Legislator aims to tighten laws on flying with service animals

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NEW HANOVER COUNTY, NC (WWAY) — North Carolina Senator Richard Burr introduced legislation earlier this year that he says will protect the ability of people with disabilities travelling with trained service animals.

The legislation plans to define the term “service animal” more clearly under the ACAA, the Air Carriers Access Act. They will also punish people who falsely claim their pet is a service animal.

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The bill would require federal agencies to have a certain standard of behavior training for animals that will work on an aircraft.

The bill will also make sure the ACAA definition of “service animal” is the same definition written under the American Disabilities Act. This means animals must be recognized by the ADA in order to be allowed on airplanes.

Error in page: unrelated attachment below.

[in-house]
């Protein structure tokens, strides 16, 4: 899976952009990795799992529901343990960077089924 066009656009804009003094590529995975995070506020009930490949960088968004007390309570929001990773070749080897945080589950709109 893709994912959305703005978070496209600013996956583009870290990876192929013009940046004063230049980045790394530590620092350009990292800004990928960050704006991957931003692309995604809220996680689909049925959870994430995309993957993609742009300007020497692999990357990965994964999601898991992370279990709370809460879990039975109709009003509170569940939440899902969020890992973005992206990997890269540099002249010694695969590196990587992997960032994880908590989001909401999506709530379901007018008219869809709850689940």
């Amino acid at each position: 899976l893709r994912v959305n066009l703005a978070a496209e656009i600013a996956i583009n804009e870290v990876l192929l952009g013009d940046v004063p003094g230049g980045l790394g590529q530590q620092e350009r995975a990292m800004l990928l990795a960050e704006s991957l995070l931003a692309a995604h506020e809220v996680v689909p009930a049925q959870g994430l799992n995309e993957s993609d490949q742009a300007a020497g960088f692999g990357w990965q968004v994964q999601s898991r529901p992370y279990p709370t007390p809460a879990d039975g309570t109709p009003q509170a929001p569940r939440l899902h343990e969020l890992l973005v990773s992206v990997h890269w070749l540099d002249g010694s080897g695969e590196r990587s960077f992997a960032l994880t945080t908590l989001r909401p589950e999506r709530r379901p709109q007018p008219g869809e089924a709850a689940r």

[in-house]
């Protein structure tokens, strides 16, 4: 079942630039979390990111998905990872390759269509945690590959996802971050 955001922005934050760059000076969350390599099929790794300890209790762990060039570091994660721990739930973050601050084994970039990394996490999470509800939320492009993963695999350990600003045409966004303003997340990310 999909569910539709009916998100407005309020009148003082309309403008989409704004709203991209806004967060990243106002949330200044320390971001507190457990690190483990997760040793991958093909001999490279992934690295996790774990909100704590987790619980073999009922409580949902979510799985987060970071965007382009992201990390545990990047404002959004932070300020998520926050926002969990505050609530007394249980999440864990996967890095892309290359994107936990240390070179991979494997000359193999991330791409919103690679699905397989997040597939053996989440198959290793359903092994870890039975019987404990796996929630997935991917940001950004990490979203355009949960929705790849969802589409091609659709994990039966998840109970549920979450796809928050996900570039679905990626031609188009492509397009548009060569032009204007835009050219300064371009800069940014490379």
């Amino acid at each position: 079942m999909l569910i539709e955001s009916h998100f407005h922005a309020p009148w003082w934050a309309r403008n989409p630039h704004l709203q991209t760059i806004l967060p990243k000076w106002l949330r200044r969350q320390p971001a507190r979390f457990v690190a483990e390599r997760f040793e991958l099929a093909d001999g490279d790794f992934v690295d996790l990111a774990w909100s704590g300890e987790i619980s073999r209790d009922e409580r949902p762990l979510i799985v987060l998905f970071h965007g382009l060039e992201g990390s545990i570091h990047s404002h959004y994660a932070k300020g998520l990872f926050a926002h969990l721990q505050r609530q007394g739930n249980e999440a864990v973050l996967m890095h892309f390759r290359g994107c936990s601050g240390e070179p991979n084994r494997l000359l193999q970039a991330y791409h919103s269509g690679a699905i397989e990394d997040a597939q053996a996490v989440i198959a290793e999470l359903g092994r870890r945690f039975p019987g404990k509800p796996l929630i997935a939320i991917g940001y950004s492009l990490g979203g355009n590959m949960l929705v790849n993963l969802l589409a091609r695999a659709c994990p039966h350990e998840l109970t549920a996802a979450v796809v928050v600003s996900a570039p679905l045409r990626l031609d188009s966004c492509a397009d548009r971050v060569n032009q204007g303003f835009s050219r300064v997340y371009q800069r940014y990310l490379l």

“So I do think it’s important that when standards get set, organizations meet those standards and there’s some way to prove that the dogs come from those organizations,” said Cece McConnell, paws4people Deputy Executive Director of Client Services and Training Programs. “Because those are the organizations that have gone through processes have put things in place, so that they are truly being trained for the services they are providing.”



Under the bill, animals must be trained to do certain work for people with disabilities. Therefore, animals who solely provide emotional support do not meet the requirements.

While the bill does have support from the airline industry, flight attendant associations and some service dog providers, it still has a long way to go. Right now, it’s sitting in the Committee on Commerce, Science and Transportation.